This same FIG. 6, when examined together with FIG. 7, illustrates a modified embodiment of the fibrous tubular product indicated by numeral which is characterized by the spiralled Winding determining the superposition of adjacent spirals, a superposition which involves the major Width of the band and certainly more than half thereof. The slight lateral walls of the band control the formation of a helicoidal spiral of a pitch equal to the width of said marginal parts 38 and 40. In this case, in fact, the wound band presents the cross-section of the spiral in the form of a parallelogram configuration, in which the truncated portions at the marginal edges constitute the inner and outer surfaces, respectively, of the tubular product, always attaining the desired coplanar condition of the cylindrical surfaces and the smoothness of these surfaces.
1. The method of continuously producing cylindrical tubingfrom a conglomerate mass of mineral fibers, which comprises (a) forming a band of said yfibers for immediate winding thereof spirally onto a rotary mandrel with the successive spirals of the Width of the band superposing the preceding ones at least in partially overlapping relation, and axially removing the formed cylindrical tubing from the mandrel,
(b) said band being formed continuously from the raw mineral fibers by depositing them on a collecting surface and imparting to the deposited band, at its origin, a curvature in its own plane and a consequent differential in the length of the opposite edges of said band,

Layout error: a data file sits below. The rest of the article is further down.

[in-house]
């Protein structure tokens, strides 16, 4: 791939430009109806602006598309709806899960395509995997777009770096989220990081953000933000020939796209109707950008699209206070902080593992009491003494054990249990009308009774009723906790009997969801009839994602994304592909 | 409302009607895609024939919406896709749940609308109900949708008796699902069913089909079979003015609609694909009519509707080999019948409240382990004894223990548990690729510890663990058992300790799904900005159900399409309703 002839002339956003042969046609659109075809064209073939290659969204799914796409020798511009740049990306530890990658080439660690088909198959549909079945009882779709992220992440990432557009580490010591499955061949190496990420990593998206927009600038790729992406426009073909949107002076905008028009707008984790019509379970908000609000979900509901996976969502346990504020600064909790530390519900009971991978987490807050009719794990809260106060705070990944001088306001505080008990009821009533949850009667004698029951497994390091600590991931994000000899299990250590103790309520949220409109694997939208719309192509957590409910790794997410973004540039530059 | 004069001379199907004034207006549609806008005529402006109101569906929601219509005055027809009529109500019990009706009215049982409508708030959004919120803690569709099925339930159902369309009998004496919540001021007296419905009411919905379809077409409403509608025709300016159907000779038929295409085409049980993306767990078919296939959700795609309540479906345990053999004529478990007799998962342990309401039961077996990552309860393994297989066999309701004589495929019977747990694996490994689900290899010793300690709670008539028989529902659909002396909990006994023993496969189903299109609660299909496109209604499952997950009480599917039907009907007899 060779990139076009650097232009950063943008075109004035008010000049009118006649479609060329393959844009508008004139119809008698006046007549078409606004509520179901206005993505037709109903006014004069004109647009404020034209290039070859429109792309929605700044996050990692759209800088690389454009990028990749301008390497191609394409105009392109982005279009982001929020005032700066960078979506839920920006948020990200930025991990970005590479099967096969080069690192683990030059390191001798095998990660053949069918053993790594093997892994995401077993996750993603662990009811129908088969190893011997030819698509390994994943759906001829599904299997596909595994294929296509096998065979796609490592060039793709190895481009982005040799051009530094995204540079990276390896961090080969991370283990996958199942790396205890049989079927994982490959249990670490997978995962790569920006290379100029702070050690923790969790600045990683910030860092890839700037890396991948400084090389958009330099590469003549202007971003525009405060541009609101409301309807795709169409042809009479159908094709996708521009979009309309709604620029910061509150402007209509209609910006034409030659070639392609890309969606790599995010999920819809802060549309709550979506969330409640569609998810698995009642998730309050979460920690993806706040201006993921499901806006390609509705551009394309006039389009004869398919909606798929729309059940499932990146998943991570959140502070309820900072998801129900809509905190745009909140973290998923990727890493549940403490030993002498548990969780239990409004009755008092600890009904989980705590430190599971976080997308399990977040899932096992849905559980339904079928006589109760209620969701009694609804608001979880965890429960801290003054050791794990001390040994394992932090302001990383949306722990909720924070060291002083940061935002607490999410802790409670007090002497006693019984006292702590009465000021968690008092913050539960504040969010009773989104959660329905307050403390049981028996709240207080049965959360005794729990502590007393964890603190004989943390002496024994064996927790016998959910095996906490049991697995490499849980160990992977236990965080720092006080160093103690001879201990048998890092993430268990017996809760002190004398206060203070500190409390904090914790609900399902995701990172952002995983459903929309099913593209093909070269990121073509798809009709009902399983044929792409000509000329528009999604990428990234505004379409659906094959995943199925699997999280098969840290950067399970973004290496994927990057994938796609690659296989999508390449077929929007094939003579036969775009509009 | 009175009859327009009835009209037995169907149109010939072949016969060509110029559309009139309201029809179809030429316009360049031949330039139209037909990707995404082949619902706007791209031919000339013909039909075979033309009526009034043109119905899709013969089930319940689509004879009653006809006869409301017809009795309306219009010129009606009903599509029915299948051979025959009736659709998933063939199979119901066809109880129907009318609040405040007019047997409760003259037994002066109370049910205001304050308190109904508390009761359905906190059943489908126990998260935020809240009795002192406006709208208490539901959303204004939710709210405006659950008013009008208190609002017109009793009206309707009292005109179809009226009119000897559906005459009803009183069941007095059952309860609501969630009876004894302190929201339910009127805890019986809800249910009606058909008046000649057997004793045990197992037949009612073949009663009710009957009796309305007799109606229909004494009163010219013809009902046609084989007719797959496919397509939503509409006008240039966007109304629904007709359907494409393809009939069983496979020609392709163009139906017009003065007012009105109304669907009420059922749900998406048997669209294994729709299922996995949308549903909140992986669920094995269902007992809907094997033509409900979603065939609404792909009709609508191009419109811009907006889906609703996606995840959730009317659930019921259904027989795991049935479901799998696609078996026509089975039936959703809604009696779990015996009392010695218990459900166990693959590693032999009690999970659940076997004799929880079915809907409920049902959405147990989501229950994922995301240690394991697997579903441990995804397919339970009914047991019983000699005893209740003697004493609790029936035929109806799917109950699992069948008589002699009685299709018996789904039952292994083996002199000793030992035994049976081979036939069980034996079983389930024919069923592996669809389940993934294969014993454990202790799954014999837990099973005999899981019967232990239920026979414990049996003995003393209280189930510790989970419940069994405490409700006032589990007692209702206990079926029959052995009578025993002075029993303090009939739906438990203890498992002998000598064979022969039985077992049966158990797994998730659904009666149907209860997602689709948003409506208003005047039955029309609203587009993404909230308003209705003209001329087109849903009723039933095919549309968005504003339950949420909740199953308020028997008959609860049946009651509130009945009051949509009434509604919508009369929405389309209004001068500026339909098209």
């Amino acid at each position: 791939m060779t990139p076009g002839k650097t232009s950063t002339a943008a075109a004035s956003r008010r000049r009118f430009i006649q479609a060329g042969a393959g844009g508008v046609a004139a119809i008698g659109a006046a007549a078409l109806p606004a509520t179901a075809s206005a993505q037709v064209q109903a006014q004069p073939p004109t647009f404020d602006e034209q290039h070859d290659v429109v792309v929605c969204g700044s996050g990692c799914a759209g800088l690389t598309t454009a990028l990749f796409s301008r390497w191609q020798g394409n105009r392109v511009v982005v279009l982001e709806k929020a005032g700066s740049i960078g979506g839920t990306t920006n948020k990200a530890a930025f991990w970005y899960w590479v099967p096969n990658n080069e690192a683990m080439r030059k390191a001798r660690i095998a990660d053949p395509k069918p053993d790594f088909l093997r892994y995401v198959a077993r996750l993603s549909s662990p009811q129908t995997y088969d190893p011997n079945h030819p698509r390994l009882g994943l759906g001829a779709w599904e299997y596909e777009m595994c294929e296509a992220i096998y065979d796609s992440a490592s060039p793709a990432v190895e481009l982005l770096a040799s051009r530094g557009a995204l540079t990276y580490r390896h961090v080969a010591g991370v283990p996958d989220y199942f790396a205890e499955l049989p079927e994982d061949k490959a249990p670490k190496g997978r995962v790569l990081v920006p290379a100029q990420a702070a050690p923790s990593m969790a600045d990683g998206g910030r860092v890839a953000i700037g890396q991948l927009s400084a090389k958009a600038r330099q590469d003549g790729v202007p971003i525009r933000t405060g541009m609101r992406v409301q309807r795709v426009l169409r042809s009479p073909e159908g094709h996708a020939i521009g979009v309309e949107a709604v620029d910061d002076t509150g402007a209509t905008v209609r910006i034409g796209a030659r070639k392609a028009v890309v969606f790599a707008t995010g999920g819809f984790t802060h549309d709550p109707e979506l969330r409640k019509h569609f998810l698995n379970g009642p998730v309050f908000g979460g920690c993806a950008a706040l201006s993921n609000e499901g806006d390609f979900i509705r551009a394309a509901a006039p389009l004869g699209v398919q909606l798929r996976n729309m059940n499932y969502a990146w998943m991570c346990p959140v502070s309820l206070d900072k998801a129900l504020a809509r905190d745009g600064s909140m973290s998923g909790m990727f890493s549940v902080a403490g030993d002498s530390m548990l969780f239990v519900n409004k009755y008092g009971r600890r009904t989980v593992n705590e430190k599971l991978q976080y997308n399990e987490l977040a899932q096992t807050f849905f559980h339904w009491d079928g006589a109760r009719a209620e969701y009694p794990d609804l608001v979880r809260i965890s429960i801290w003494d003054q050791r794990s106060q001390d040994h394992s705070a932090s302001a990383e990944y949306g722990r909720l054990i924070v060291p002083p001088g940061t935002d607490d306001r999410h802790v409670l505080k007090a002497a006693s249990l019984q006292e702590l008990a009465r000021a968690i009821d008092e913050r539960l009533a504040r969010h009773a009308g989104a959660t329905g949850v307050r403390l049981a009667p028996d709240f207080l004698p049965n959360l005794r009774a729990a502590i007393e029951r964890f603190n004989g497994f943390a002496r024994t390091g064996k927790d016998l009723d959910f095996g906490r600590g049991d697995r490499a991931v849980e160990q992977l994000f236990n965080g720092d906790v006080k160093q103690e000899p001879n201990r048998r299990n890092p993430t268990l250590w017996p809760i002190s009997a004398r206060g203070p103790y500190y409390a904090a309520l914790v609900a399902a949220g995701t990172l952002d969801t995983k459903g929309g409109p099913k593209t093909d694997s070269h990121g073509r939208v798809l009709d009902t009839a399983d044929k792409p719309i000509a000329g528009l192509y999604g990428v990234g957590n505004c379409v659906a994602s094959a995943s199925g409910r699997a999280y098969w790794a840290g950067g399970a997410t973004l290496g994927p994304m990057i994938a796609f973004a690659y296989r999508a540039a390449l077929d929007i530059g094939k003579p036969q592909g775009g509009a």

(c) the shorter one of said edges being wound in contact with the mandrel while the opposite longer edge is proximate to the outer surface of said cylindrical tubing.
2. The method set forth in claim 1 wherein the ratio of the longer and shorter edges of the band corresponds substantially to the ratio of external and internal diameters of the cylindrical tubing.
3. The method set forth in claim 1 wherein the ratio of the longer and shorter edges of the band of deposited fibers at its origin is less than substantially the ratio of the external and internal diameters of the cylindrical tubing, said method including the step of stretching the band differentially across its width in the course of its travel to the rotary mandrel to bring said ratios into substantial accord.
4. The method set forth in claim 1, including the step of depositing the raw fibers onto the collecting surface in a layer of varying thickness across the width of the band.
5. The method set forth in claim 4 wherein the spiral winding of the band of varying thickness disposes the surfaces thereof adjacent to its edges within the cylindrical planes of the external and internal surfaces of said tubing.
`6. The method set forth in claim 3, including the step of depositing the raw fibers onto the collecting surface in a layer of varying thickness across the Width of the band, the greatest depth of said band being disposed proximate to the portion of the band which is subjected to the greatest degree of stretching.
7. The method set forth in claim 4 wherein the deposited layer is of maximum thickness at approximately the central portion of the band and decreases towards the edges, so that the surfaces adjacent the latter, in the wound condition of the spirals, conform smoothly to the cylindrical outlines of the external and internal surfaces of said cylindrical tubing.
8. The method set forth in claim 7, wherein the sections of the successive wound spirals on the mandrel are in the form of parallelograms.
9. The method set forth in claim 7, wherein the deposited layer of fibers has a section of a fiat isosceles triangle which upon the winding of the resulting band onto the mandrel lays up the successive spirals in a manner resembling diamond-shaped lozenges.